About two-thirds of the way through The Motive by John Lescroart, I thought this book was ripe for abridgment. Here was a storyline that could easily have been dropped; the crime has been solved, the client gotten off, no problem.
But as I continued, the moral ambiguities faced by Abe Glitzky, deputy chief of inspectors for San Francisco, became more interesting. This is the first novel I have read by Lescroart, so I was not aware of the previous connection between Glitzky and Dismas Hardy, former cop, now criminal attorney. In any case, they are friends, and the personal animosity toward them from Sergeant Cuneo, the lead homicide investigator on the case, causes all sorts of problems for both them and their client, Catherine Hanover, who has been charged with the double murder of her father-in-law and his fiance, Missy D'Amiens.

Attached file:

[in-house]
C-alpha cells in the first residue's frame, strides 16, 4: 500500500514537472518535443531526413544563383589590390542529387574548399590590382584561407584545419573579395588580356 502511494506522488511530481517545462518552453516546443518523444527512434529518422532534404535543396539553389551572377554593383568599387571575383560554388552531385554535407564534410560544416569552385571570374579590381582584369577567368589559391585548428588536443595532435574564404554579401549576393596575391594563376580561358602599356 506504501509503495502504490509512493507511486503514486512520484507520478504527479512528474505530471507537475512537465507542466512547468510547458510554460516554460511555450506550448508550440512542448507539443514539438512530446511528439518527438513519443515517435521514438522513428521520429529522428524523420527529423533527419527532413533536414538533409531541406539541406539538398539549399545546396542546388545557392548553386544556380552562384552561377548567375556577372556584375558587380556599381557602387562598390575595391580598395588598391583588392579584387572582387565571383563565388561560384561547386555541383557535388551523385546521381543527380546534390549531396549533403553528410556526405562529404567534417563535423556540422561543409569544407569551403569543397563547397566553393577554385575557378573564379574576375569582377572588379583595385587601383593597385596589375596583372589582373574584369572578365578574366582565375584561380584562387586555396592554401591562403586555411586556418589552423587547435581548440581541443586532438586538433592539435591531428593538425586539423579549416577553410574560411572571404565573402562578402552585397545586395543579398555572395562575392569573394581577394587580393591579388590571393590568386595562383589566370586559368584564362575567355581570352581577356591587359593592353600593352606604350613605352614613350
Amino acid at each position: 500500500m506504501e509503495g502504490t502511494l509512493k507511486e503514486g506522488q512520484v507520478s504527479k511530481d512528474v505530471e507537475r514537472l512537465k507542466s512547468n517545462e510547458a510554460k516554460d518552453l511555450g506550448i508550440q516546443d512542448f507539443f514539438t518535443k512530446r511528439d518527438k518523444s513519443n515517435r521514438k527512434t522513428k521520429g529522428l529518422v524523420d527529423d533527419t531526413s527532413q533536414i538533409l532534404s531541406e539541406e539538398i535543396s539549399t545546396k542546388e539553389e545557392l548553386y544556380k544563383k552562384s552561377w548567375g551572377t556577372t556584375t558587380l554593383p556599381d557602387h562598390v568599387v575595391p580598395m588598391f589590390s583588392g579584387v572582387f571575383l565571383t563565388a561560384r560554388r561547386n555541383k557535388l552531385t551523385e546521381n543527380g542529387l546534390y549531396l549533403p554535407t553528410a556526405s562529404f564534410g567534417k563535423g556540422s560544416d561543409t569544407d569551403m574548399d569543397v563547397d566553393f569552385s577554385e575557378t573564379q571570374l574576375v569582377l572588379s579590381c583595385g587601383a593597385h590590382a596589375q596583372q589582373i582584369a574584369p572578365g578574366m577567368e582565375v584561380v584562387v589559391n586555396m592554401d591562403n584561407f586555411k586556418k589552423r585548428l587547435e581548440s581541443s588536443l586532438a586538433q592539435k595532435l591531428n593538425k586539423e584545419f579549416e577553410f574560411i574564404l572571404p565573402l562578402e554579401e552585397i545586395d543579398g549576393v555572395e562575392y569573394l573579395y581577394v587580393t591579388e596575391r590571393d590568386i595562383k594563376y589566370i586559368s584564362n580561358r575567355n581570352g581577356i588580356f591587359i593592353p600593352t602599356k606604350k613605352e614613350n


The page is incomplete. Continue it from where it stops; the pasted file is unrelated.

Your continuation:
The courtroom scenes are outstanding, and without giving too much away, suffice it to say that the real murderer, as vicious and cruel as he/she (no hints, here) must commit the crime in order to prevent the killing of many other people. If she is caught and charged, those people will die.
It's been a mantra of our society that sacrificing one to save many is a valued ethic. Should Glitzky just drop the chase as high feds advise him to do? Interesting dilemma.